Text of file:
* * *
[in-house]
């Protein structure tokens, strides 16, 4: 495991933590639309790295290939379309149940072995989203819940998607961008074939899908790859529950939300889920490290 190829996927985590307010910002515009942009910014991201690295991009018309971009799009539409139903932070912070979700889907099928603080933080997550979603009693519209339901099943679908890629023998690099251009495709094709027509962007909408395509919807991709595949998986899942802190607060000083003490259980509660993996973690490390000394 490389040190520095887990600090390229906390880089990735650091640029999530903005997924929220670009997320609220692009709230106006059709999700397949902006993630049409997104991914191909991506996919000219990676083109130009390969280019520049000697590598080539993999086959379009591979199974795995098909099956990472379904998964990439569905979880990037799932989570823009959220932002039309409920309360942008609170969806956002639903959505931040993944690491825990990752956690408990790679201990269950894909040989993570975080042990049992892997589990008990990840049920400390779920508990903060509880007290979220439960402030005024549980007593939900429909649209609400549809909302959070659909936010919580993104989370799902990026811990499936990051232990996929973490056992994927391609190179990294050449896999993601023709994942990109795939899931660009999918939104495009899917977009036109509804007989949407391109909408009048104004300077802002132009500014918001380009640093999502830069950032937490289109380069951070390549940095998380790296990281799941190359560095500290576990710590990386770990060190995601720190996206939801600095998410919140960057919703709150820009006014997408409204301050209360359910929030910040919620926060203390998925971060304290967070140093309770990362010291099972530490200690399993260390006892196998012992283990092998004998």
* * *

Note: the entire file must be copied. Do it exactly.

[in-house]
């Protein structure tokens, strides 16, 4: 495991933590639309790295290939379309149940072995989203819940998607961008074939899908790859529950939300889920490290 190829996927985590307010910002515009942009910014991201690295991009018309971009799009539409139903932070912070979700889907099928603080933080997550979603009693519209339901099943679908890629023998690099251009495709094709027509962007909408395509919807991709595949998986899942802190607060000083003490259980509660993996973690490390000394 490389040190520095887990600090390229906390880089990735650091640029999530903005997924929220670009997320609220692009709230106006059709999700397949902006993630049409997104991914191909991506996919000219990676083109130009390969280019520049000697590598080539993999086959379009591979199974795995098909099956990472379904998964990439569905979880990037799932989570823009959220932002039309409920309360942008609170969806956002639903959505931040993944690491825990990752956690408990790679201990269950894909040989993570975080042990049992892997589990008990990840049920400390779920508990903060509880007290979220439960402030005024549980007593939900429909649209609400549809909302959070659909936010919580993104989370799902990026811990499936990051232990996929973490056992994927391609190179990294050449896999993601023709994942990109795939899931660009999918939104495009899917977009036109509804007989949407391109909408009048104004300077802002132009500014918001380009640093999502830069950032937490289109380069951070390549940095998380790296990281799941190359560095500290576990710590990386770990060190995601720190996206939801600095998410919140960057919703709150820009006014997408409204301050209360359910929030910040919620926060203390998925971060304290967070140093309770990362010291099972530490200690399993260390006892196998012992283990092998004998």